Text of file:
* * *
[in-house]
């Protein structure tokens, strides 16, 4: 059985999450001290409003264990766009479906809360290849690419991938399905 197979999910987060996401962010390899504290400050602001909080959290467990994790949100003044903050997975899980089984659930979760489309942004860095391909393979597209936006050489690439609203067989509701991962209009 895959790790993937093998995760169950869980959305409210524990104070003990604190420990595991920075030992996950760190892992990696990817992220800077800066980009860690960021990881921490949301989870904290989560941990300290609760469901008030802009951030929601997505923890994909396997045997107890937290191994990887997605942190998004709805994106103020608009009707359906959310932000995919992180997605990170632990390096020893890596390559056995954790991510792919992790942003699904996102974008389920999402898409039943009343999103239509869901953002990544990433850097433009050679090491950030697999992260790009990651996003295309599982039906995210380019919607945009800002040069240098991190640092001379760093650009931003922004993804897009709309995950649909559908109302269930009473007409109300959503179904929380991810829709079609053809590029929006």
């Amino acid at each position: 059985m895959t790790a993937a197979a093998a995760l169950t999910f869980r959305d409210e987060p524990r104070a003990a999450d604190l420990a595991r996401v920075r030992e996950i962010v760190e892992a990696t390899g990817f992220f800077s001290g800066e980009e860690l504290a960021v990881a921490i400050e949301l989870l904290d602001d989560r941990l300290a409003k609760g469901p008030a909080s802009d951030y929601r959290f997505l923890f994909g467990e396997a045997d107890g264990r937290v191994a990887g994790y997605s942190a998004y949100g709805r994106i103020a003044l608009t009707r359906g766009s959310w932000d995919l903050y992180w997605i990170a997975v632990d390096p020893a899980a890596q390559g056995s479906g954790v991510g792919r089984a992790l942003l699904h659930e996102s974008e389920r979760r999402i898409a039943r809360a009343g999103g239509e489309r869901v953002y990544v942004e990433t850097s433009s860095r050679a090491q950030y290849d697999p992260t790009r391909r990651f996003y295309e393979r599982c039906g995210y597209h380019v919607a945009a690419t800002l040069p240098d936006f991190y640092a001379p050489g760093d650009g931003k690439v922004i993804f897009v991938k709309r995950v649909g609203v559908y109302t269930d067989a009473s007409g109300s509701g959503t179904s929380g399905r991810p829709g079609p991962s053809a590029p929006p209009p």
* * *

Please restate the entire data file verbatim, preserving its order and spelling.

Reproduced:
[in-house]
């Protein structure tokens, strides 16, 4: 059985999450001290409003264990766009479906809360290849690419991938399905 197979999910987060996401962010390899504290400050602001909080959290467990994790949100003044903050997975899980089984659930979760489309942004860095391909393979597209936006050489690439609203067989509701991962209009 895959790790993937093998995760169950869980959305409210524990104070003990604190420990595991920075030992996950760190892992990696990817992220800077800066980009860690960021990881921490949301989870904290989560941990300290609760469901008030802009951030929601997505923890994909396997045997107890937290191994990887997605942190998004709805994106103020608009009707359906959310932000995919992180997605990170632990390096020893890596390559056995954790991510792919992790942003699904996102974008389920999402898409039943009343999103239509869901953002990544990433850097433009050679090491950030697999992260790009990651996003295309599982039906995210380019919607945009800002040069240098991190640092001379760093650009931003922004993804897009709309995950649909559908109302269930009473007409109300959503179904929380991810829709079609053809590029929006």
């Amino acid at each position: 059985m895959t790790a993937a197979a093998a995760l169950t999910f869980r959305d409210e987060p524990r104070a003990a999450d604190l420990a595991r996401v920075r030992e996950i962010v760190e892992a990696t390899g990817f992220f800077s001290g800066e980009e860690l504290a960021v990881a921490i400050e949301l989870l904290d602001d989560r941990l300290a409003k609760g469901p008030a909080s802009d951030y929601r959290f997505l923890f994909g467990e396997a045997d107890g264990r937290v191994a990887g994790y997605s942190a998004y949100g709805r994106i103020a003044l608009t009707r359906g766009s959310w932000d995919l903050y992180w997605i990170a997975v632990d390096p020893a899980a890596q390559g056995s479906g954790v991510g792919r089984a992790l942003l699904h659930e996102s974008e389920r979760r999402i898409a039943r809360a009343g999103g239509e489309r869901v953002y990544v942004e990433t850097s433009s860095r050679a090491q950030y290849d697999p992260t790009r391909r990651f996003y295309e393979r599982c039906g995210y597209h380019v919607a945009a690419t800002l040069p240098d936006f991190y640092a001379p050489g760093d650009g931003k690439v922004i993804f897009v991938k709309r995950v649909g609203v559908y109302t269930d067989a009473s007409g109300s509701g959503t179904s929380g399905r991810p829709g079609p991962s053809a590029p929006p209009p």